When asked by my friends to meet them in the Natural History Museum, I jumped at the chance. I love spending time with them and my two year old Goddaughter. I can bear navigating my way around the hundreds of tourists and squealing children to see the look of excitement on her face in the dinosaur exhibitions. When I say I have a Goddaughter, do not worry, I provide absolutely no religious guidance. It is my job to entertain her with stories, change the odd nappy and watch ‘In the night garden’. I am learning quickly and am now an expert at badly singing the Makka Pakka song, dancing Igglepiggle disco moves and making Pontipine burping noises. Do not even get me started on the Tombliboos, I’m sure they’re part of a government conspiracy to brainwash the next generation into liking Ken Livingstone's stealth taxes!
The following day I am marched against my will to the monthly lesbian mothers and children group. After an Oscar winning guilt trip I was told I would have fun when I got there and they’d really appreciate a couple of hour’s free time. It was easier getting a two year old ready than pulling me kicking and screaming down the road, begging ‘please let me take her to the park, I can cope with that’. I put up a good fight and hung onto the door frame for dear life before being outnumbered and dragged into a social club full of children, organic flapjacks and happy couples.
After several explanations of 'no she’s not mine', 'no, my partner is not here' and 'yes, maybe one day I’d like children', they rubbed salt in my wounds by introducing the guest speaker who was there to talk about civil partnerships. As the children quietly sat occupied with crayons, couples sat in a circle dreamily looking on in pride at their family as I munched flap jacks and clock watched. Mid serious discussion about lesbian law, my Goddaughter decided to play the game I taught her earlier that day and ran into the middle of the circle, growling and pretending to be a man eating dinosaur. Following a cat and mouse chase around the circle I scooped her up and we hurriedly left, fully aware I had just made Britney Spears’ parenting skills look good! As we ran for the park I was not sure whether the traumatic experience left me feeling depressed or optimistic of one day having a family of my own.
Several years ago I had a conversation with a woman who believed by ‘choosing’ to be gay you have lost the right to have children. Slightly taken aback by her attitude I calmly explained I did not choose this way of life or choose to make motherhood difficult. From an early age, I envisaged having a family; there was just no man in the picture only Jodie Foster – how did the whole world, including myself, not know I was gay? Anyway, we discussed society’s reaction to same-sex parenting and the moral dilemma of buying sperm or borrowing it off a friend. Our debate did lead me to question, is it fair to bring a child into the world fatherless, with the likelihood of being bullied and are same sex parents, plain and simply, acting selfishly?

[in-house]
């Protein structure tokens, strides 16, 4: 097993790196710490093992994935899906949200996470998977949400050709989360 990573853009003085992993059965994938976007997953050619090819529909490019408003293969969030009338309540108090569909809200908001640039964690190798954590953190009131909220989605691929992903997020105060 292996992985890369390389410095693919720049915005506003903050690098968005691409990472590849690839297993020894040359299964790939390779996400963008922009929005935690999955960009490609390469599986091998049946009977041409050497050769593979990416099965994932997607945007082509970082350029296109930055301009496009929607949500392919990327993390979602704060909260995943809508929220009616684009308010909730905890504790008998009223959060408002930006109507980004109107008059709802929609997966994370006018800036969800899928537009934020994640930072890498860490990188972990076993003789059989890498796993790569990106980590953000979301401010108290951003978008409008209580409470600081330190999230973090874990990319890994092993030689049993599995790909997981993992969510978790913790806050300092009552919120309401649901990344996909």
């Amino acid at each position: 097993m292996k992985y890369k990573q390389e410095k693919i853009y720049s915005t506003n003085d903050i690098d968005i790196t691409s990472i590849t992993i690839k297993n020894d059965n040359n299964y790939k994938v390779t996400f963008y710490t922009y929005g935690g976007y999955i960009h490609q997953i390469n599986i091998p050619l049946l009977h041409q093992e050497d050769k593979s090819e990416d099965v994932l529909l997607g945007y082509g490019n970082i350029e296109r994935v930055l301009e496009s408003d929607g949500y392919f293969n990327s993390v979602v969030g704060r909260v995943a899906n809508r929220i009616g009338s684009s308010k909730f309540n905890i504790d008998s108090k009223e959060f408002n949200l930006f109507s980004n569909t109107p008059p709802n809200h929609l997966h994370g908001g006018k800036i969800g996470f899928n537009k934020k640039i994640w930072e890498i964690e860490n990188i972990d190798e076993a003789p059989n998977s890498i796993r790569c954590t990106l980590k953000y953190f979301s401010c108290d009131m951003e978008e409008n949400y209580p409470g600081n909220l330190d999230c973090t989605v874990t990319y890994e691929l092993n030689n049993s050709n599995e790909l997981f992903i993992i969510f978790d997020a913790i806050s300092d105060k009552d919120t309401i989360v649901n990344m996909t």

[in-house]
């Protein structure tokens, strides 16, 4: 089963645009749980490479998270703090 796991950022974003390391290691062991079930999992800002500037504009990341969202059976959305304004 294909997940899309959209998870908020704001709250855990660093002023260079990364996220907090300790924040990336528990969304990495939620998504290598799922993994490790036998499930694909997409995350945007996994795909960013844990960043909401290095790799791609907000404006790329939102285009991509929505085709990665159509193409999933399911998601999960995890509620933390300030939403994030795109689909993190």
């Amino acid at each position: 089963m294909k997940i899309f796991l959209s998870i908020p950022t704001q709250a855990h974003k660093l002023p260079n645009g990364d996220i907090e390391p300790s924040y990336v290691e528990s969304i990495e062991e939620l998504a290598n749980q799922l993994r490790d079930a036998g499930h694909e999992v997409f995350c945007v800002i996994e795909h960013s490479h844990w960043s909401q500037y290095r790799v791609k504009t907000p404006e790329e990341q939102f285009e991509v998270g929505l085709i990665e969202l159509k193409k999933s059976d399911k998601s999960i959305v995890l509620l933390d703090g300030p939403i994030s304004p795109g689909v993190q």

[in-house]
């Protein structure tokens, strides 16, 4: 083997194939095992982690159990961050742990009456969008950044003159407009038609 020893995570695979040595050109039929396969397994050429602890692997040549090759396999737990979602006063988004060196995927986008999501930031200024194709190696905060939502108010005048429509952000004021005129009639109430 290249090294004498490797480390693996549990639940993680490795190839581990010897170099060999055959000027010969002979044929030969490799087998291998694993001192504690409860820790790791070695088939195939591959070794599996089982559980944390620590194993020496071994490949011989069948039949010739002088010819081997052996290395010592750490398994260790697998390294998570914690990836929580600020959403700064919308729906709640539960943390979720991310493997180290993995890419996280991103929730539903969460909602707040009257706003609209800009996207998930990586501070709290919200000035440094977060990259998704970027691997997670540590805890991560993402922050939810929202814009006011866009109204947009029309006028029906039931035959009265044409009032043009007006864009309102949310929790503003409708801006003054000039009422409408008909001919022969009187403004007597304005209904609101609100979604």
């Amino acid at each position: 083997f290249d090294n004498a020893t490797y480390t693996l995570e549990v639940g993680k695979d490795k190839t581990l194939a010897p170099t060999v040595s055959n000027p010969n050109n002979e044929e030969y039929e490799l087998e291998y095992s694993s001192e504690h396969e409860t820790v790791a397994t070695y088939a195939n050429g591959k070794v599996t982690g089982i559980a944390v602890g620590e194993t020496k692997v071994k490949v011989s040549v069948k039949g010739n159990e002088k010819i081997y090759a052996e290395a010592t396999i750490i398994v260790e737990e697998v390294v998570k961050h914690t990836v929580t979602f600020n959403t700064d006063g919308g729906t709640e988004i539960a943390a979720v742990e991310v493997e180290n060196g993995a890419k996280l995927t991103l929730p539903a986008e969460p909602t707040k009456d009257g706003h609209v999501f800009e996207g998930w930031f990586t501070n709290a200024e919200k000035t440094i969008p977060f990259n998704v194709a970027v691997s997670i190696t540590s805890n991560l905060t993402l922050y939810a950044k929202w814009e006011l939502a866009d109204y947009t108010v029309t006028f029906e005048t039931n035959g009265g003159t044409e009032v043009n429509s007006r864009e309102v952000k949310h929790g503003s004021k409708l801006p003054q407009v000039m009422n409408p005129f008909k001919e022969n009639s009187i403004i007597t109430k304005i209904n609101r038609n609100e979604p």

My naivety towards parenting led me to ask friends and colleagues about their thoughts on having children. Stories flooded back about the minefield of emotions experienced with having children. Tearing hair out one moment, as they kick and scream to joy and laughter as they tell you their first knock-knock joke. The sadness as they head off for their first day of school and the pride when they pass their first spelling test. What struck me was the absolute, almost overwhelming love and responsibility friends were experiencing. The understanding that they would never be top of the agenda again and murder would be acceptable if anyone hurt their child.
That aside, there is one thing I do know and that is children are fantastic lady magnets! My trip to the park involved a long conversation with an attractive female by the swings and a lot of smiles and ‘arrhs’ from strangers as we fed the ducks. This got me thinking, do you think my friends will let me take their daughter to Soho? I could sit in a coffee shop, god-daughter on my knee smiling as I ooze an air of calm and control with a side helping of sensitivity and love. When approached I can subtly announce ‘She’s not mine’ followed dreamily by ‘I’m single, I just like spending time with her and it helps her parents out’.
Ok, now for the reality; me, a distressed screaming child and vomit in my hair. I’ve forgotten her food, water and milk. Her nappy needs changing but I can not manoeuvre the pram through the coffee shop and I am so scared she will hurt herself in my care that chatting to ladies is the last thing on my mind. I am contemplating buying a bargain bag of cotton wool and all I want to do is get her home, safe and sound.
On return from the park and thankfully no coffee shop dramatics, I see a man approaching with a baby swaddled to his chest. As he nears I smile in support of parents to realise he has a can of special brew in one hand and a cigarette in the other. I have previously questioned is it selfish for same sex couples to have a child? I can safely say, that at that moment seeing a another poor child about to be dragged up, I realise that to bring a child up loved, safe, without judgement is important and it is irrelevant if it is by two mums.
As my Goddaughter grows up strong, self assured and happy; the bullies won’t bother and society will begin to accept. Every child in the social club was lucky to have two adoring parents and I believe every woman has the right to have a child regardless of sexuality.